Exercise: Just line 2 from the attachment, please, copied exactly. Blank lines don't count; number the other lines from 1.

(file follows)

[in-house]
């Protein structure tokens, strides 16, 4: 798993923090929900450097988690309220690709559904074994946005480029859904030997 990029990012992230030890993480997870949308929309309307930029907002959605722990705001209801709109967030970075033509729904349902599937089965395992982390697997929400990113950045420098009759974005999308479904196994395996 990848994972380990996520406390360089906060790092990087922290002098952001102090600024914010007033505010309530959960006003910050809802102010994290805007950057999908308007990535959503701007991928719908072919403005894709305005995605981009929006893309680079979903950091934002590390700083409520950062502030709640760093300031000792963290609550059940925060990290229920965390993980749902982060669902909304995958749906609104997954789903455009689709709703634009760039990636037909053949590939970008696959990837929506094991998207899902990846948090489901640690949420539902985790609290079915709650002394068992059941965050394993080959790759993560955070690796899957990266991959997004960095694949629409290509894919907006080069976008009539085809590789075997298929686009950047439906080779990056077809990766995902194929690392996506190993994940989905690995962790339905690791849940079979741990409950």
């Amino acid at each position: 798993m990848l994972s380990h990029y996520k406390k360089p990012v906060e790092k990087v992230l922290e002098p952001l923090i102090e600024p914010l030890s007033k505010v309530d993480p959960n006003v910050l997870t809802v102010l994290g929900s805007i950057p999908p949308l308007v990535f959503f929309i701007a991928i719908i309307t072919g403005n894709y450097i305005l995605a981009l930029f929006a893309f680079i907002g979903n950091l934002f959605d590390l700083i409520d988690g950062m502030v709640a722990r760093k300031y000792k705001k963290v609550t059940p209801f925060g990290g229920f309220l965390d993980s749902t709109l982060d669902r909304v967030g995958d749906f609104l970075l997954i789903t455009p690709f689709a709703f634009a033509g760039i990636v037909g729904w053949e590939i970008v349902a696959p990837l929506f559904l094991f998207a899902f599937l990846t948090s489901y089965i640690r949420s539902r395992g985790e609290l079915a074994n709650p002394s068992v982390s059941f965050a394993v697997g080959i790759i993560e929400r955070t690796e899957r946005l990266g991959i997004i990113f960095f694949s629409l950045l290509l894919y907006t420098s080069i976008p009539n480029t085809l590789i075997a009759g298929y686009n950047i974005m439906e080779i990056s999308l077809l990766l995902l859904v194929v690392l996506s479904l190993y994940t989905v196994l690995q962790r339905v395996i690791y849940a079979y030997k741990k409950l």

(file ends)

């Protein structure tokens, strides 16, 4: 798993923090929900450097988690309220690709559904074994946005480029859904030997 990029990012992230030890993480997870949308929309309307930029907002959605722990705001209801709109967030970075033509729904349902599937089965395992982390697997929400990113950045420098009759974005999308479904196994395996 990848994972380990996520406390360089906060790092990087922290002098952001102090600024914010007033505010309530959960006003910050809802102010994290805007950057999908308007990535959503701007991928719908072919403005894709305005995605981009929006893309680079979903950091934002590390700083409520950062502030709640760093300031000792963290609550059940925060990290229920965390993980749902982060669902909304995958749906609104997954789903455009689709709703634009760039990636037909053949590939970008696959990837929506094991998207899902990846948090489901640690949420539902985790609290079915709650002394068992059941965050394993080959790759993560955070690796899957990266991959997004960095694949629409290509894919907006080069976008009539085809590789075997298929686009950047439906080779990056077809990766995902194929690392996506190993994940989905690995962790339905690791849940079979741990409950």